Editor's note: Ahead of the Students' Society of McGill University (SSMU) Winter General Assembly (GA) the Tribune will be accepting letters on the subject of the "Motion Regarding Support for the Boycott, Divestment and Sanctions Movement." If you would like to join the conversation please send a 400-word letter (any letter above the word limit will not be accepted) to [email protected]. If you would like to join in on the conversation for any of the other motions being debated at the GA, we welcome your opinions as well. We look forward to publishing the McGill community's thoughts on the issue. – Mayaz Alam, Editor-in-Chief
Next Monday, a divided and emotive topic will return to the Students’ Society of McGill University (SSMU) General Assembly (GA) as students debate and vote on a motion proposed by the McGill Boycott, Divest, and Sanction (BDS) Action Network. Previous debates regarding the Israeli-Palestinian conflict exposed incompatible views and severed hope for any consensus on the issue. The “No” campaign made it clear in the debates before and during last year’s GA that many students feel anxious about the BDS movement. On the other hand, the motions' proponents, Solidarity for Palestinian Human Rights (SPHR), demonstrated that their proposals were passionately driven by the urgent need for a change in the Palestinians’ continually worsening situation. This latest motion—the inevitable consequence of mutual distrust, reciprocated blame, and a lack of compromise on both sides—has no hope of accurately representing the views of McGill students. While a motion that satisfies all students is impossible, a motion that addresses each other's compatible concerns would at least capture the sentiments of more students with a stronger united voice. Instead, this motion ignores the very concerns previously expressed.
The most recent motion threatens to deepen distrust by ignoring many students’ worries regarding the support of the BDS movement at large. Consequently, any decision that comes from next week's motion cannot be reflective of the perspective of the McGill student body. Rather than abandoning reconciliatory efforts and taking an escalated approach, the various stakeholders on campus should find an alternative motion that genuinely considers the legitimate concerns of all sides. These issues include Israel’s security, the focus on Israel as a sole perpetrator, the effects of the BDS movement on all Israelis, as well as the urgent need for change. While a vibrant discussion is necessary to address each other’s concerns and determine which are compatible, opponents to previous motions must be willing to take a stance.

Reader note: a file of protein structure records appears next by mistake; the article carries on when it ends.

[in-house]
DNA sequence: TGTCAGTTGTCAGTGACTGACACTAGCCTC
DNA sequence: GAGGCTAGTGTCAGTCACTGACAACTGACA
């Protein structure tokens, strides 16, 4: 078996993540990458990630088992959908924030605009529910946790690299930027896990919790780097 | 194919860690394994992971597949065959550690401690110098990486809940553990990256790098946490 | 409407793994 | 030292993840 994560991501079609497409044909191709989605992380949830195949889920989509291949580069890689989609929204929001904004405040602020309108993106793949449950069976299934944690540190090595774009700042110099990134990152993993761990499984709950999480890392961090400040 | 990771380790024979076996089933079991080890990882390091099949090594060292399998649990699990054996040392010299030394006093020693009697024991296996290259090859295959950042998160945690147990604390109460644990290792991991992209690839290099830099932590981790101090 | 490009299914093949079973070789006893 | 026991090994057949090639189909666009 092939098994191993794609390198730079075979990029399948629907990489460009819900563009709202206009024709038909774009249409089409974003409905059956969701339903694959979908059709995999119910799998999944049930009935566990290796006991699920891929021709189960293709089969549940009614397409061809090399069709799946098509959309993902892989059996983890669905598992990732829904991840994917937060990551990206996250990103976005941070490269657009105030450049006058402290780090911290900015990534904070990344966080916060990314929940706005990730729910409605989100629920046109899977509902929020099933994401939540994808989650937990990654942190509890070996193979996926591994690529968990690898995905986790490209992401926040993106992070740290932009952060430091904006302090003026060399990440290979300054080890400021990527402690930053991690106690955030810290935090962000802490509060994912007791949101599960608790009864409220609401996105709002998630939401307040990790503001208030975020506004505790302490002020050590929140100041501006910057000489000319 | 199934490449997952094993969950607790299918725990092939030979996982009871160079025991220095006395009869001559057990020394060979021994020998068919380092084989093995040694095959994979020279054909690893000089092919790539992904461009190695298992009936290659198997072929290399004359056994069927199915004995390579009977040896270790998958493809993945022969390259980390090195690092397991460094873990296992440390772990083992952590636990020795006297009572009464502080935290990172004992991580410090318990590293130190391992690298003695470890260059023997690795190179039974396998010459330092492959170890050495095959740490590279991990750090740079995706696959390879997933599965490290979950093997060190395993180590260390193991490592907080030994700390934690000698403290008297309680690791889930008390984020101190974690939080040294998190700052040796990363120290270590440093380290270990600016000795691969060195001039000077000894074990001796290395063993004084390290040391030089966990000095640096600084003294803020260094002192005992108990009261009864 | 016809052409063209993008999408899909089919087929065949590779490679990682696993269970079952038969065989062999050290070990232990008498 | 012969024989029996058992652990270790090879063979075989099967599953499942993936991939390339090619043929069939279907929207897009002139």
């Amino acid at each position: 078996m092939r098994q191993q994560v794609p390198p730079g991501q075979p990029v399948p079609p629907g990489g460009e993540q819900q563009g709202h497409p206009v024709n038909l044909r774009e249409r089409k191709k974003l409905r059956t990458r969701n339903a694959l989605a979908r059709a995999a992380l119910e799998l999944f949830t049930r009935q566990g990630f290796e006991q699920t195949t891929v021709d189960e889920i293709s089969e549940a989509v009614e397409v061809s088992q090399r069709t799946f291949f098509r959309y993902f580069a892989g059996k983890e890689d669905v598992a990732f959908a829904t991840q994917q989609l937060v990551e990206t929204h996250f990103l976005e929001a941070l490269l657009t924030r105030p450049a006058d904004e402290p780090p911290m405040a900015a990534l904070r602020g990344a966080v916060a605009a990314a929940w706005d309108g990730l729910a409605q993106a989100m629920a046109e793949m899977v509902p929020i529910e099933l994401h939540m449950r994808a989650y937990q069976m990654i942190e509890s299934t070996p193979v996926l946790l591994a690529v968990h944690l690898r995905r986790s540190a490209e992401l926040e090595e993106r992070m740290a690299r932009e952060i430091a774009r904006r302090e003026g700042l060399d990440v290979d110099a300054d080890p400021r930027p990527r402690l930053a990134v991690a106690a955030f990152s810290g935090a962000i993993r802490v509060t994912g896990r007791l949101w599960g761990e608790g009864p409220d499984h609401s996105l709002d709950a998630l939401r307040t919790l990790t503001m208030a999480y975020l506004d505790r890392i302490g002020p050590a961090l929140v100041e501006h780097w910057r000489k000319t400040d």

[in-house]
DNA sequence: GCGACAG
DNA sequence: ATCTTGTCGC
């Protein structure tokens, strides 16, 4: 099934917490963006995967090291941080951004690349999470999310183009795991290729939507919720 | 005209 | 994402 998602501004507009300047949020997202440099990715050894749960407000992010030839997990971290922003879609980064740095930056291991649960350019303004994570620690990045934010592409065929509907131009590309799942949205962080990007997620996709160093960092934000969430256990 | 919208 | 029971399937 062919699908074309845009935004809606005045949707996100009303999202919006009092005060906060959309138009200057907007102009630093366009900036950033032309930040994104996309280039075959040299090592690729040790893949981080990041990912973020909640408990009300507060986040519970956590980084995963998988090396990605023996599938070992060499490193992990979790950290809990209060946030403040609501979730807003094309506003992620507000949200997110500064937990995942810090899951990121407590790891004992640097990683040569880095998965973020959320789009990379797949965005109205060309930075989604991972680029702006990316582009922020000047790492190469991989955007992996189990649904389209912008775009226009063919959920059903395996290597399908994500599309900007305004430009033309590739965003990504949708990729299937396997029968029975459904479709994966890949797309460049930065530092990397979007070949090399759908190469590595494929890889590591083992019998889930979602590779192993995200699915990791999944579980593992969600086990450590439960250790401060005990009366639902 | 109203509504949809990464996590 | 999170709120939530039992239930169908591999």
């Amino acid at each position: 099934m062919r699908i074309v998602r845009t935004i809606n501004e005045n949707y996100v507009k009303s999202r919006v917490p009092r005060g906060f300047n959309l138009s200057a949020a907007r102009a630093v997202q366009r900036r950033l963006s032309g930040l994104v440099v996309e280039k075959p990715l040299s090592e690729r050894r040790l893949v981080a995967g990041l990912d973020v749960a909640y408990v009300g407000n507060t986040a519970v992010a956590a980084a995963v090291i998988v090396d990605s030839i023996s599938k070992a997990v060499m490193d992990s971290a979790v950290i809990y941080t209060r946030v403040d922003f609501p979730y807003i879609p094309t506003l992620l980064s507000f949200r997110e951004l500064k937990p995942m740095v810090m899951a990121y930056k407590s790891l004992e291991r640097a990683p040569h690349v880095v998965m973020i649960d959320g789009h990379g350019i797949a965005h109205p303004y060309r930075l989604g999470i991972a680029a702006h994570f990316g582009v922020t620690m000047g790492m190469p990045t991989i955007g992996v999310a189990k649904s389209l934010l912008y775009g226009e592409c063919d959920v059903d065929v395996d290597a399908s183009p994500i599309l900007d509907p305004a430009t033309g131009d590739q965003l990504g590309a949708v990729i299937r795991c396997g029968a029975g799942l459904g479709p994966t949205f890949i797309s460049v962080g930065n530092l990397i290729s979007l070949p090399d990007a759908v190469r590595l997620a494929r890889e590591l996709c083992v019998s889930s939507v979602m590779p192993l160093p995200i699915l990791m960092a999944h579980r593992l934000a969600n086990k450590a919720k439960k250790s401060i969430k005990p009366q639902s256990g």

Dialogue alone cannot address the need to take concerted steps to change the situation facing the Palestinian people. Although SSMU’s role in international affairs will always be symbolic, a public condemnation and official statement that represents the views of students can send a powerful message; however, rather than making amendments to last year’s motion to condemn Israeli action in Gaza, the “No” campaign successfully tabled the motion indefinitely. By shutting down debates and claiming the issue is beyond SSMU's jurisdiction, the “No” campaign failed to address the pressing need to have an immediate impact on the worsening conflict. Groups like Israel on Campus (IOC) must realize that not taking a stance on the matter is complicit with the status quo.
If there is any hope for compromise on this issue at McGill, students with genuine concerns regarding the BDS movement must first recognise the urgent need for change. If neither side shows a willingness to change their approach, legitimate concerns will continue to be ignored. Rather than attempting to address each other’s concerns, both sides will attempt to get as many of their voters into the SSMU building as possible, degrading the debate to a tribal numbers game. Just a few votes may change this year's outcome, but whatever happens, the result has no hope of sufficiently representing the views of McGill students.